Single-award Blanket Purchase Agreements (BPAs) under the new Federal Acquisition Regulation (FAR) 8.4: Are they still a viable tool in the contracting officer’s toolbox?

This Comment is the last, for now, in a series of three on the new FAR 8.4 ordering procedures. On balance, the new FAR 8.4 does a very good job laying out the competitive requirements for orders under GSA’s Federal Supply Schedule (FSS) program. (See Jonathan Aronie’s, of Sheppard Mullin Richter & Hampton, chart for a summary of the new ordering procedures.) In particular, for orders exceeding $150,000, the references to eBuy as one method to provide notice to all MAS contractors capable of meeting the requirement are critical to ensuring an effective, competitive and streamlined ordering process.

However, with regard to FSS BPAs, the new FAR 8.4 may make it so difficult to establish and manage single-award BPAs that they may not be a viable tool in the contracting officer’s tool box. FAR 8.405-3(a)(i) directs that the contracting officer shall, to the maximum extent practicable, give preference to establishing multiple-award BPAs, rather than establishing a single-award BPA. FAR 8.405-3(a)(ii) provides that no single-award BPA exceeding $103 million, including options, may be awarded unless the head of the agency executes a written determination justifying the use of the single-award BPA. Single-award BPAs must be structured with one base year with up to four one-year options. See FAR 8.405-3(d)(2). Further, FAR 8.405-3(e)(3) requires that the competition advocate must approve the exercise of any option year under a single-award BPA. In contrast, FAR 8.405-3 does not limit multiple-award BPAs to a one-year base and up to four one-year options. Nor does it require approval of the competition advocate to extend a multiple-award BPA. Does the new regulation strike the right balance or is it a matter of form over substance?

FSS multiple-award and single-award BPAs are both valuable acquisition tools that should be available to contracting officers. Indeed, I love multiple-award BPAs. They can be a great way to enhance competition while leveraging requirements. However, there will be situations where multiple-award BPAs are not the best fit given an agency’s unique requirements, such as well-defined requirements for a specific recurring need. In such circumstances, a single-award BPA may be a more cost-effective approach. The requirements should drive the decision, not the process. FAR 8.405-3(a) provides contracting officers with the factors that they should be considering in making a determination about whether to use multiple-award BPAs or a single-award BPA. However, the question remains whether the hurdles included in the regulations regarding the award and maintenance of single-award BPAs unnecessarily limit their use. That would be unfortunate. Single-award BPAs are an effective acquisition strategy for competing and leveraging an agency’s requirements.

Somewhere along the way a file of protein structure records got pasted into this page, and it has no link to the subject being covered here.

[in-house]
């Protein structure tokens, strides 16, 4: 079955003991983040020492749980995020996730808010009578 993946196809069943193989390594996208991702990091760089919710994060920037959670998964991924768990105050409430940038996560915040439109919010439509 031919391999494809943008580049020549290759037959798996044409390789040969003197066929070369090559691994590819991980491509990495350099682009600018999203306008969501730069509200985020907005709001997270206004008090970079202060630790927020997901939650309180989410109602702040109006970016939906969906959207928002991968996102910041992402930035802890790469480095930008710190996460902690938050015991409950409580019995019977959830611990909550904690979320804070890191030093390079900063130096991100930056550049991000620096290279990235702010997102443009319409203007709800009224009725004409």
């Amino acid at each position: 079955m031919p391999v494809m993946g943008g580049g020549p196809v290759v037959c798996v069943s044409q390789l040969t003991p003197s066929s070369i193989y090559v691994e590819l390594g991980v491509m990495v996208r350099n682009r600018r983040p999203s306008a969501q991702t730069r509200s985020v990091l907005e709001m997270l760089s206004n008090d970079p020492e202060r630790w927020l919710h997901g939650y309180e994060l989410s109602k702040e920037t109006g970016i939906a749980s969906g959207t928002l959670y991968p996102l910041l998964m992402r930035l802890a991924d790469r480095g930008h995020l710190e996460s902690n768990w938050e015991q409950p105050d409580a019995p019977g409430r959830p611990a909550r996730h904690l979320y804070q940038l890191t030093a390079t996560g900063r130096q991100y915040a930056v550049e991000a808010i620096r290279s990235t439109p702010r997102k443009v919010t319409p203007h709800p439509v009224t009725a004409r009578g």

Single-award Blanket Purchase Agreements (BPAs) under the new Federal Acquisition Regulation (FAR) 8.4: Are they still a viable tool in the contracting officer’s toolbox?

This Comment is the last, for now, in a series of three on the new FAR 8.4 ordering procedures. On balance, the new FAR 8.4 does a very good job laying out the competitive requirements for orders under GSA’s Federal Supply Schedule (FSS) program. (See Jonathan Aronie’s, of Sheppard Mullin Richter & Hampton, chart for a summary of the new ordering procedures.) In particular, for orders exceeding $150,000, the references to eBuy as one method to provide notice to all MAS contractors capable of meeting the requirement are critical to ensuring an effective, competitive and streamlined ordering process.

However, with regard to FSS BPAs, the new FAR 8.4 may make it so difficult to establish and manage single-award BPAs that they may not be a viable tool in the contracting officer’s tool box. FAR 8.405-3(a)(i) directs that the contracting officer shall, to the maximum extent practicable, give preference to establishing multiple-award BPAs, rather than establishing a single-award BPA. FAR 8.405-3(a)(ii) provides that no single-award BPA exceeding $103 million, including options, may be awarded unless the head of the agency executes a written determination justifying the use of the single-award BPA. Single-award BPAs must be structured with one base year with up to four one-year options. See FAR 8.405-3(d)(2). Further, FAR 8.405-3(e)(3) requires that the competition advocate must approve the exercise of any option year under a single-award BPA. In contrast, FAR 8.405-3 does not limit multiple-award BPAs to a one-year base and up to four one-year options. Nor does it require approval of the competition advocate to extend a multiple-award BPA. Does the new regulation strike the right balance or is it a matter of form over substance?

FSS multiple-award and single-award BPAs are both valuable acquisition tools that should be available to contracting officers. Indeed, I love multiple-award BPAs. They can be a great way to enhance competition while leveraging requirements. However, there will be situations where multiple-award BPAs are not the best fit given an agency’s unique requirements, such as well-defined requirements for a specific recurring need. In such circumstances, a single-award BPA may be a more cost-effective approach. The requirements should drive the decision, not the process. FAR 8.405-3(a) provides contracting officers with the factors that they should be considering in making a determination about whether to use multiple-award BPAs or a single-award BPA. However, the question remains whether the hurdles included in the regulations regarding the award and maintenance of single-award BPAs 23

unnecessarily limit their use. That would be unfortunate. Single-award BPAs are an effective acquisition strategy for competing and leveraging an agency’s requirements.